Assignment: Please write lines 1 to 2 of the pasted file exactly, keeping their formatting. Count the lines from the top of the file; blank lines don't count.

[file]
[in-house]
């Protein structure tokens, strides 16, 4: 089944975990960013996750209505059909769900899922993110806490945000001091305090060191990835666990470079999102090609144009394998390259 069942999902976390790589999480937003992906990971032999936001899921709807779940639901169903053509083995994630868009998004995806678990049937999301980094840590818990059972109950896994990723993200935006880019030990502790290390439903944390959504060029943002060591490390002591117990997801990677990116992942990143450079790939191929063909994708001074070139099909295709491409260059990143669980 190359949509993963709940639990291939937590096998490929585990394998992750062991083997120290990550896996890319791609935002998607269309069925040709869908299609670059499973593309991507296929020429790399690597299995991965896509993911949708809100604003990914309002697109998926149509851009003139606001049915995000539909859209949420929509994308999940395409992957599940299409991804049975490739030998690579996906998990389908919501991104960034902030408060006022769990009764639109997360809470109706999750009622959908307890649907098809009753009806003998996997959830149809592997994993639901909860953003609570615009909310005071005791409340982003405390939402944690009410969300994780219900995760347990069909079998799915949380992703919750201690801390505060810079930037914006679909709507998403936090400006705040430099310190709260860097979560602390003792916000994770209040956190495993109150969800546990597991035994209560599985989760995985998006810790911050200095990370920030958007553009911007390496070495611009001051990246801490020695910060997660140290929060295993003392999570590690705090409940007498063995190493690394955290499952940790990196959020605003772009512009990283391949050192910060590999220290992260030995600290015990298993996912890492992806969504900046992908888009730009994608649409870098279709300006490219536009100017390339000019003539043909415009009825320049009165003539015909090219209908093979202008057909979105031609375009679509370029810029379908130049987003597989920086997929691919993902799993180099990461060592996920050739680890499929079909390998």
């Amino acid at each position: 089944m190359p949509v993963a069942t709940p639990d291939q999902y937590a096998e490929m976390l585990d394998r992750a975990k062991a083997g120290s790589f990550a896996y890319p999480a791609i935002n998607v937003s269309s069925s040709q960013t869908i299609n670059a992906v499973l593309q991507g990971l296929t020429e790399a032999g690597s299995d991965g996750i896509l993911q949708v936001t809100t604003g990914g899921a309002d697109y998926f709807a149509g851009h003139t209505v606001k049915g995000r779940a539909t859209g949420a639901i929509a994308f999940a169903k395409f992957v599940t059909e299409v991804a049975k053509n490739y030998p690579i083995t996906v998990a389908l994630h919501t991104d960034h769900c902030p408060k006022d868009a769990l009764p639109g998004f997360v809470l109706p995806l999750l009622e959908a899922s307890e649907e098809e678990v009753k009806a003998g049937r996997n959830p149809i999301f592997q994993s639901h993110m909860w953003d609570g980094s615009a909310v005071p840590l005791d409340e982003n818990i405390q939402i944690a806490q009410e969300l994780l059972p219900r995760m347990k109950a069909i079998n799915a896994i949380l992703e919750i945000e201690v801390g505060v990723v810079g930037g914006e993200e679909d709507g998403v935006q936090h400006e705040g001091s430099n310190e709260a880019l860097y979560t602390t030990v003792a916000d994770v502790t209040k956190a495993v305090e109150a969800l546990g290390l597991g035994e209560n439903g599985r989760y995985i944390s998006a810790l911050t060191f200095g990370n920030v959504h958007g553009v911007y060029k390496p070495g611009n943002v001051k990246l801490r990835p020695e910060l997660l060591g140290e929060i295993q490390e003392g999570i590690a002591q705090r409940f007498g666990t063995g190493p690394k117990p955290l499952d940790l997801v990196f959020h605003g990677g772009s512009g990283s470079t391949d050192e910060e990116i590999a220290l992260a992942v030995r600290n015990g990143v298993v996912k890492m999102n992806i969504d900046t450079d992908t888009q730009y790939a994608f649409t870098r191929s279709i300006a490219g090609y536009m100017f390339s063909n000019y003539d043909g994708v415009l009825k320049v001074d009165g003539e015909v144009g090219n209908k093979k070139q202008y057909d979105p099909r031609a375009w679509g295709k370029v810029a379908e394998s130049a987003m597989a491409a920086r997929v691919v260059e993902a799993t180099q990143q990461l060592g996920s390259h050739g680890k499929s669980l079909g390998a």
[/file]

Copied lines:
[in-house]
């Protein structure tokens, strides 16, 4: 089944975990960013996750209505059909769900899922993110806490945000001091305090060191990835666990470079999102090609144009394998390259 069942999902976390790589999480937003992906990971032999936001899921709807779940639901169903053509083995994630868009998004995806678990049937999301980094840590818990059972109950896994990723993200935006880019030990502790290390439903944390959504060029943002060591490390002591117990997801990677990116992942990143450079790939191929063909994708001074070139099909295709491409260059990143669980 190359949509993963709940639990291939937590096998490929585990394998992750062991083997120290990550896996890319791609935002998607269309069925040709869908299609670059499973593309991507296929020429790399690597299995991965896509993911949708809100604003990914309002697109998926149509851009003139606001049915995000539909859209949420929509994308999940395409992957599940299409991804049975490739030998690579996906998990389908919501991104960034902030408060006022769990009764639109997360809470109706999750009622959908307890649907098809009753009806003998996997959830149809592997994993639901909860953003609570615009909310005071005791409340982003405390939402944690009410969300994780219900995760347990069909079998799915949380992703919750201690801390505060810079930037914006679909709507998403936090400006705040430099310190709260860097979560602390003792916000994770209040956190495993109150969800546990597991035994209560599985989760995985998006810790911050200095990370920030958007553009911007390496070495611009001051990246801490020695910060997660140290929060295993003392999570590690705090409940007498063995190493690394955290499952940790990196959020605003772009512009990283391949050192910060590999220290992260030995600290015990298993996912890492992806969504900046992908888009730009994608649409870098279709300006490219536009100017390339000019003539043909415009009825320049009165003539015909090219209908093979202008057909979105031609375009679509370029810029379908130049987003597989920086997929691919993902799993180099990461060592996920050739680890499929079909390998």